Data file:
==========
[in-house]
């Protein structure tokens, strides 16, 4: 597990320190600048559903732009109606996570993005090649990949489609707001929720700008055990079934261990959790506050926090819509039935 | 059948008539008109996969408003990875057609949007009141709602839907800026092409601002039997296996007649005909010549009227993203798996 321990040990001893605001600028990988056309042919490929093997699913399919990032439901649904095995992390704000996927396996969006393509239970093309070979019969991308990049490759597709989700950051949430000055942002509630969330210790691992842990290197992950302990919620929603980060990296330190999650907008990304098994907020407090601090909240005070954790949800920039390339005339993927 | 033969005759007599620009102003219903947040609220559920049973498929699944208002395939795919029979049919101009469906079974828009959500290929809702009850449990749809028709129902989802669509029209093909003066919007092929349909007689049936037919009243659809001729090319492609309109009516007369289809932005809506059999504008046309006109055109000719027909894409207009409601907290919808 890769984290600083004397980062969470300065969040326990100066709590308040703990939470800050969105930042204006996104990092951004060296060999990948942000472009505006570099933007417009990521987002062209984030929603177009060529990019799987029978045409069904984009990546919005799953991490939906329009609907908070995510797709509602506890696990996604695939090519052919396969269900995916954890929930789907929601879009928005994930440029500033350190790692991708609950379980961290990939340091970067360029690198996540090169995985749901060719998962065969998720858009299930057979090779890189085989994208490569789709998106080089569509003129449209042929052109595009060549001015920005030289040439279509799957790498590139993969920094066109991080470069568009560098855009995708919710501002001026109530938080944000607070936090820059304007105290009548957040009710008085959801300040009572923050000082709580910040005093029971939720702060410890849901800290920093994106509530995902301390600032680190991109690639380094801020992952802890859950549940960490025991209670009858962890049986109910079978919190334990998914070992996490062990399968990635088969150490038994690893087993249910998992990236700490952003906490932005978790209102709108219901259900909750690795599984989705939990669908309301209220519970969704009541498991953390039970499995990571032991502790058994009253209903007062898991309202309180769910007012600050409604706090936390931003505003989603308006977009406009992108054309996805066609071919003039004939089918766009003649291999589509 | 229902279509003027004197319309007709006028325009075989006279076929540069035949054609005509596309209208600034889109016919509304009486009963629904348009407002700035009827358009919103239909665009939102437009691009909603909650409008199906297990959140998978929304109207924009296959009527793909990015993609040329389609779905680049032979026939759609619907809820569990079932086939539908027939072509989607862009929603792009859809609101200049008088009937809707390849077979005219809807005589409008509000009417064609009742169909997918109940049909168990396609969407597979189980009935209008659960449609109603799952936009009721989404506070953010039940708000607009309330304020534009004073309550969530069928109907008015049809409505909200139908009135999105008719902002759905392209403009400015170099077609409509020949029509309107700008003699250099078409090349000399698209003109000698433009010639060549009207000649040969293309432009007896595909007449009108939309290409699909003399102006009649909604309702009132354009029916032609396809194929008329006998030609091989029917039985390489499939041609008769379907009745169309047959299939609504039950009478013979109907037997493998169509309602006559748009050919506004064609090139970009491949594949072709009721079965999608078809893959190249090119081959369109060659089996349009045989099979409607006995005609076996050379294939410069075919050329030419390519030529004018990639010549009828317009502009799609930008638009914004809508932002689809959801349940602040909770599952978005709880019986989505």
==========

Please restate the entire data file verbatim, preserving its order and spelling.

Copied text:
[in-house]
């Protein structure tokens, strides 16, 4: 597990320190600048559903732009109606996570993005090649990949489609707001929720700008055990079934261990959790506050926090819509039935 | 059948008539008109996969408003990875057609949007009141709602839907800026092409601002039997296996007649005909010549009227993203798996 321990040990001893605001600028990988056309042919490929093997699913399919990032439901649904095995992390704000996927396996969006393509239970093309070979019969991308990049490759597709989700950051949430000055942002509630969330210790691992842990290197992950302990919620929603980060990296330190999650907008990304098994907020407090601090909240005070954790949800920039390339005339993927 | 033969005759007599620009102003219903947040609220559920049973498929699944208002395939795919029979049919101009469906079974828009959500290929809702009850449990749809028709129902989802669509029209093909003066919007092929349909007689049936037919009243659809001729090319492609309109009516007369289809932005809506059999504008046309006109055109000719027909894409207009409601907290919808 890769984290600083004397980062969470300065969040326990100066709590308040703990939470800050969105930042204006996104990092951004060296060999990948942000472009505006570099933007417009990521987002062209984030929603177009060529990019799987029978045409069904984009990546919005799953991490939906329009609907908070995510797709509602506890696990996604695939090519052919396969269900995916954890929930789907929601879009928005994930440029500033350190790692991708609950379980961290990939340091970067360029690198996540090169995985749901060719998962065969998720858009299930057979090779890189085989994208490569789709998106080089569509003129449209042929052109595009060549001015920005030289040439279509799957790498590139993969920094066109991080470069568009560098855009995708919710501002001026109530938080944000607070936090820059304007105290009548957040009710008085959801300040009572923050000082709580910040005093029971939720702060410890849901800290920093994106509530995902301390600032680190991109690639380094801020992952802890859950549940960490025991209670009858962890049986109910079978919190334990998914070992996490062990399968990635088969150490038994690893087993249910998992990236700490952003906490932005978790209102709108219901259900909750690795599984989705939990669908309301209220519970969704009541498991953390039970499995990571032991502790058994009253209903007062898991309202309180769910007012600050409604706090936390931003505003989603308006977009406009992108054309996805066609071919003039004939089918766009003649291999589509 | 229902279509003027004197319309007709006028325009075989006279076929540069035949054609005509596309209208600034889109016919509304009486009963629904348009407002700035009827358009919103239909665009939102437009691009909603909650409008199906297990959140998978929304109207924009296959009527793909990015993609040329389609779905680049032979026939759609619907809820569990079932086939539908027939072509989607862009929603792009859809609101200049008088009937809707390849077979005219809807005589409008509000009417064609009742169909997918109940049909168990396609969407597979189980009935209008659960449609109603799952936009009721989404506070953010039940708000607009309330304020534009004073309550969530069928109907008015049809409505909200139908009135999105008719902002759905392209403009400015170099077609409509020949029509309107700008003699250099078409090349000399698209003109000698433009010639060549009207000649040969293309432009007896595909007449009108939309290409699909003399102006009649909604309702009132354009029916032609396809194929008329006998030609091989029917039985390489499939041609008769379907009745169309047959299939609504039950009478013979109907037997493998169509309602006559748009050919506004064609090139970009491949594949072709009721079965999608078809893959190249090119081959369109060659089996349009045989099979409607006995005609076996050379294939410069075919050329030419390519030529004018990639010549009828317009502009799609930008638009914004809508932002689809959801349940602040909770599952978005709880019986989505």